A pickup truck with a large, enclosed trailer sits at a collection location. The trailer has hazard placard with the word "POISON."
Figure 1. Loads over 1,000 pounds must display placards like the one shown here.

Move containers carefully, and try not to drag them over rough surfaces that might tear bags or rip containers. Check for any leaks and containers that look brittle, weak, or damaged. Leaky containers must be transported in secondary containers: trash bags for granular products and empty bulk containers or storage bins for liquids (Figure 2). Secure the load with bungee cords, rope, or ratchet straps to keep containers from sliding, spilling, or moving around (Figure 3).

A pickup truck bed with plastic storage bins and a bag of absorbent material.

A large, plastic container holding smaller containers with signs of leaking.
Figure 2. Cracked, leaking, and capless agricultural waste products transported in secondary containers (plastic storage bins).
A trailer with three large, metal barrels and several plastic-wrapped containers, all secured to the trailer with ratchet straps.
Figure 3. Secure the load with ratchet straps.

In addition, carry a tarp or plastic cover with you during transport in case it rains. It’s also a good idea to have spill-control materials on hand, such as a shovel, broom, and absorbent pads, oil adsorbent, or cat litter (Figure 4). Any spills that occur during transport are the driver’s responsibility. In the case of an accidental spill, contain the spill by absorbing any spilled product immediately; place the saturated absorbent material in a heavy-duty garbage bag or secondary plastic container.

One large bag and one small bag of absorbent material, a large shovel, and a large broom.
Figure 4. Absorbent materials, brooms, and shovels are good to have available during loading, unloading, and transport to help contain accidental spills.

Other Products

It is important to review the details specific to each agricultural waste pesticide disposal event. Frequently, waste tires are also collected at these events. Collection of waste tires is usually made possible through MDEQ waste tire collection grants awarded to individual counties. However, if waste tires are collected, there is typically a limit of two tractor tires and/or ten lightweight automobile tires.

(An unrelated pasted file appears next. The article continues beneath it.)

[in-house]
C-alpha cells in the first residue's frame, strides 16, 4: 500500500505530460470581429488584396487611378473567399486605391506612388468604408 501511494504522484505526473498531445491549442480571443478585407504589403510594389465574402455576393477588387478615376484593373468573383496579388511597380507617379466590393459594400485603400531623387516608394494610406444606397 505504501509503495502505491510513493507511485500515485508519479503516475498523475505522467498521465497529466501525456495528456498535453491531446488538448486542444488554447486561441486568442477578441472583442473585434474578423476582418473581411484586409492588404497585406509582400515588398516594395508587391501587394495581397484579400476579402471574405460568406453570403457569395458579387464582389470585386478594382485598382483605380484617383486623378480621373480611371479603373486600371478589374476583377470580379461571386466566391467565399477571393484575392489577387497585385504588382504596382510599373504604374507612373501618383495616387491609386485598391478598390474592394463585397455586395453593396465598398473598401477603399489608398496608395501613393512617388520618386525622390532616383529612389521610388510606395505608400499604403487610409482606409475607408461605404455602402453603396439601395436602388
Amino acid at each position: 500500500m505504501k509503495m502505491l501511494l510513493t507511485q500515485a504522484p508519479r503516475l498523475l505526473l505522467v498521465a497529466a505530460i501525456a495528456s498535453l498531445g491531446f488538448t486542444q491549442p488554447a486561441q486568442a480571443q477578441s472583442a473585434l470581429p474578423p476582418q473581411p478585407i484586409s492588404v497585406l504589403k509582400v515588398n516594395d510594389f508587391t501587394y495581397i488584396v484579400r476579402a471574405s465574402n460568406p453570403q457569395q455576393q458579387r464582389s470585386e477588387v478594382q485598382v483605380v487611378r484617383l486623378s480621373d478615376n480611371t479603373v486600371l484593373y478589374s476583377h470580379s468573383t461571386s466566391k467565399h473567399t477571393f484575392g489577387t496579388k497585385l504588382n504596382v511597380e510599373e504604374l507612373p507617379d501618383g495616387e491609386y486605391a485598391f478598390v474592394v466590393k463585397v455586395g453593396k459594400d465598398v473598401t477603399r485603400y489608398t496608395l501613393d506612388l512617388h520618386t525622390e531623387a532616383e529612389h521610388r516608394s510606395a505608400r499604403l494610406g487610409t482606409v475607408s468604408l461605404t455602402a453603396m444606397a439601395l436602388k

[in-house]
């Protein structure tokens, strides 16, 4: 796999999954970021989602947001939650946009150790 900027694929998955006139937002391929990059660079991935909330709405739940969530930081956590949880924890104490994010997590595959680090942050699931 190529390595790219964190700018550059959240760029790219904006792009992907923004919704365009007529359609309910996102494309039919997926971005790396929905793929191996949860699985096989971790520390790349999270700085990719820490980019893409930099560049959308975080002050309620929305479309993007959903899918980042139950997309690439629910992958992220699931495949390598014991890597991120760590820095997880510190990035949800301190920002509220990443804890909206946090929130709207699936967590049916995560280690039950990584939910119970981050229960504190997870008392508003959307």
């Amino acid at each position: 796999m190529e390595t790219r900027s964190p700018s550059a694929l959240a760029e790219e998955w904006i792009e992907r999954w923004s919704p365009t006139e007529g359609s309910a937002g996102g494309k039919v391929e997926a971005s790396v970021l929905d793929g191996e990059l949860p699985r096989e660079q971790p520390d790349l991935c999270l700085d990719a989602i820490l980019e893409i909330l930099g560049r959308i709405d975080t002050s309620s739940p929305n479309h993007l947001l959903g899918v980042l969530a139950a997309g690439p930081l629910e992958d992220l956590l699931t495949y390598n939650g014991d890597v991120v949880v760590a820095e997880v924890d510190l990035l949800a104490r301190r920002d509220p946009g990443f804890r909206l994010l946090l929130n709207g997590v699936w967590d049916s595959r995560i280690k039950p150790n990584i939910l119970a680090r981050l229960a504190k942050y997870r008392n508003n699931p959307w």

Take-Home Message

Waste pesticides are a nuisance; they take up valuable space, can be expensive to dispose of through hazardous waste companies, and are potential health and environmental hazards. If you are looking for a way to dispose of agricultural waste pesticides, fertilizers, surfactants, or plant growth regulators, watch for agricultural waste pesticide collection events near you beginning in November of each year. Your local county MSU Extension office will have relevant information about upcoming events.

Please remember that it is your responsibility to safely load and transport waste pesticides to collection events. Knowing the rules can help keep you and others safe!

References

Bonner, J. 1998. Planning a Waste Pesticide Disposal Program: The Mississippi Experience. Mississippi State University Extension Service Publication 2194.

Ogg, C.L., J.R. Hygnstrom, E.C. Bauer, and F.J. Bright. Revised October 2019. Safe Transport, Storage, and Disposal of Pesticides. University of Nebraska-Lincoln Extension Circular 2507. Retrieved from https://cropwatch.unl.edu/2019/applying-pesticides-safely. (Accessed October 25, 2019).


Publication 3403 (POD-12-19)

By Mary Love Tagert, PhD, Associate Extension Professor, and John Linhoss, PhD, Assistant Professor, Agricultural and Biological Engineering.

Copyright 2019 by Mississippi State University. All rights reserved. This publication may be copied and distributed without alteration for nonprofit educational purposes provided that credit is given to the Mississippi State University Extension Service.

Produced by Agricultural Communications.

Mississippi State University is an equal opportunity institution. Discrimination in university employment, programs, or activities based on race, color, ethnicity, sex, pregnancy, religion, national origin, disability, age, sexual orientation, genetic information, status as a U.S. veteran, or any other status protected by applicable law is prohibited. Questions about equal opportunity programs or compliance should be directed to the Office of Compliance and Integrity, 56 Morgan Avenue, P.O. 6044, Mississippi State, MS 39762, (662) 325-5839.

Extension Service of Mississippi State University, cooperating with U.S. Department of Agriculture. Published in furtherance of Acts of Congress, May 8 and June 30, 1914. GARY B. JACKSON, Director

Department: Ag & Bio Engineering

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Authors

Portrait of Dr. Mary L. Tagert
Associate Extension Professor
Portrait of Dr. John Emerson Linhoss
Assistant Professor